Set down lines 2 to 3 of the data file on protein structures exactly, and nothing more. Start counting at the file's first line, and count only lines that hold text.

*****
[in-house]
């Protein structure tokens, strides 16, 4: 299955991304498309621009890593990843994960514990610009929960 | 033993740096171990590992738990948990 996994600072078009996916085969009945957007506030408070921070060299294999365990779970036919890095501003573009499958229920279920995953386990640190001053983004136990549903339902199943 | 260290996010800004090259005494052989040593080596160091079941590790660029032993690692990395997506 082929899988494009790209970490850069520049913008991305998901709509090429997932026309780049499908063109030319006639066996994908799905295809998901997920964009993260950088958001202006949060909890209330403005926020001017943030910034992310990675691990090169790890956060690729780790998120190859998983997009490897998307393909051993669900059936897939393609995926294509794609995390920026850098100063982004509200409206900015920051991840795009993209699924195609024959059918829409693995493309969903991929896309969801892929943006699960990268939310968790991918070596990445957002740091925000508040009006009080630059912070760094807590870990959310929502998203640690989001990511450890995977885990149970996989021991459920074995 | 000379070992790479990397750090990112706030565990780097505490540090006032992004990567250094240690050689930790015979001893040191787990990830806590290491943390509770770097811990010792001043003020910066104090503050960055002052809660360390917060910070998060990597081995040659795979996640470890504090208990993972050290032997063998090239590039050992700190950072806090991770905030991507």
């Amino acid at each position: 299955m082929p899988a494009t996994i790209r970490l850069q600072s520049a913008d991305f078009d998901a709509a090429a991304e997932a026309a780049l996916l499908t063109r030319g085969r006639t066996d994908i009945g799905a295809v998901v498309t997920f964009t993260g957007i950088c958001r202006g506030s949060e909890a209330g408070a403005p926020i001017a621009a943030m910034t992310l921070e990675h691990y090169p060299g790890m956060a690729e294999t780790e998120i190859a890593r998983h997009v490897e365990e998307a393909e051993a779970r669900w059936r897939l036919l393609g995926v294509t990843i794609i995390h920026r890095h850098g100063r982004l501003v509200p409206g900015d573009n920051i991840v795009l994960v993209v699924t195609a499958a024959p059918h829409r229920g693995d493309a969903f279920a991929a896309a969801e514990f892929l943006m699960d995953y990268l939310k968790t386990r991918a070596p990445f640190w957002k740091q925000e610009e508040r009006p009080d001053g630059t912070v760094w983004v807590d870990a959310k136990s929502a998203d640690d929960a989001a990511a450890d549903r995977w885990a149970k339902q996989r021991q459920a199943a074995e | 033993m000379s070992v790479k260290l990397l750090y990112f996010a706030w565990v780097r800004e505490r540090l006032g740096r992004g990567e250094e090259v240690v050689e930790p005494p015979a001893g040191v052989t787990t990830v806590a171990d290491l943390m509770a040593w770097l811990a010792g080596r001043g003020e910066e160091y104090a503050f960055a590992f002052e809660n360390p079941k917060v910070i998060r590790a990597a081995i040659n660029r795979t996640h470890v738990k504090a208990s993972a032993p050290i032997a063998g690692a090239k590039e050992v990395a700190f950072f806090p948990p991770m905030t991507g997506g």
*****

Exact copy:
């Protein structure tokens, strides 16, 4: 299955991304498309621009890593990843994960514990610009929960 | 033993740096171990590992738990948990 996994600072078009996916085969009945957007506030408070921070060299294999365990779970036919890095501003573009499958229920279920995953386990640190001053983004136990549903339902199943 | 260290996010800004090259005494052989040593080596160091079941590790660029032993690692990395997506 082929899988494009790209970490850069520049913008991305998901709509090429997932026309780049499908063109030319006639066996994908799905295809998901997920964009993260950088958001202006949060909890209330403005926020001017943030910034992310990675691990090169790890956060690729780790998120190859998983997009490897998307393909051993669900059936897939393609995926294509794609995390920026850098100063982004509200409206900015920051991840795009993209699924195609024959059918829409693995493309969903991929896309969801892929943006699960990268939310968790991918070596990445957002740091925000508040009006009080630059912070760094807590870990959310929502998203640690989001990511450890995977885990149970996989021991459920074995 | 000379070992790479990397750090990112706030565990780097505490540090006032992004990567250094240690050689930790015979001893040191787990990830806590290491943390509770770097811990010792001043003020910066104090503050960055002052809660360390917060910070998060990597081995040659795979996640470890504090208990993972050290032997063998090239590039050992700190950072806090991770905030991507």
């Amino acid at each position: 299955m082929p899988a494009t996994i790209r970490l850069q600072s520049a913008d991305f078009d998901a709509a090429a991304e997932a026309a780049l996916l499908t063109r030319g085969r006639t066996d994908i009945g799905a295809v998901v498309t997920f964009t993260g957007i950088c958001r202006g506030s949060e909890a209330g408070a403005p926020i001017a621009a943030m910034t992310l921070e990675h691990y090169p060299g790890m956060a690729e294999t780790e998120i190859a890593r998983h997009v490897e365990e998307a393909e051993a779970r669900w059936r897939l036919l393609g995926v294509t990843i794609i995390h920026r890095h850098g100063r982004l501003v509200p409206g900015d573009n920051i991840v795009l994960v993209v699924t195609a499958a024959p059918h829409r229920g693995d493309a969903f279920a991929a896309a969801e514990f892929l943006m699960d995953y990268l939310k968790t386990r991918a070596p990445f640190w957002k740091q925000e610009e508040r009006p009080d001053g630059t912070v760094w983004v807590d870990a959310k136990s929502a998203d640690d929960a989001a990511a450890d549903r995977w885990a149970k339902q996989r021991q459920a199943a074995e | 033993m000379s070992v790479k260290l990397l750090y990112f996010a706030w565990v780097r800004e505490r540090l006032g740096r992004g990567e250094e090259v240690v050689e930790p005494p015979a001893g040191v052989t787990t990830v806590a171990d290491l943390m509770a040593w770097l811990a010792g080596r001043g003020e910066e160091y104090a503050f960055a590992f002052e809660n360390p079941k917060v910070i998060r590790a990597a081995i040659n660029r795979t996640h470890v738990k504090a208990s993972a032993p050290i032997a063998g690692a090239k590039e050992v990395a700190f950072f806090p948990p991770m905030t991507g997506g």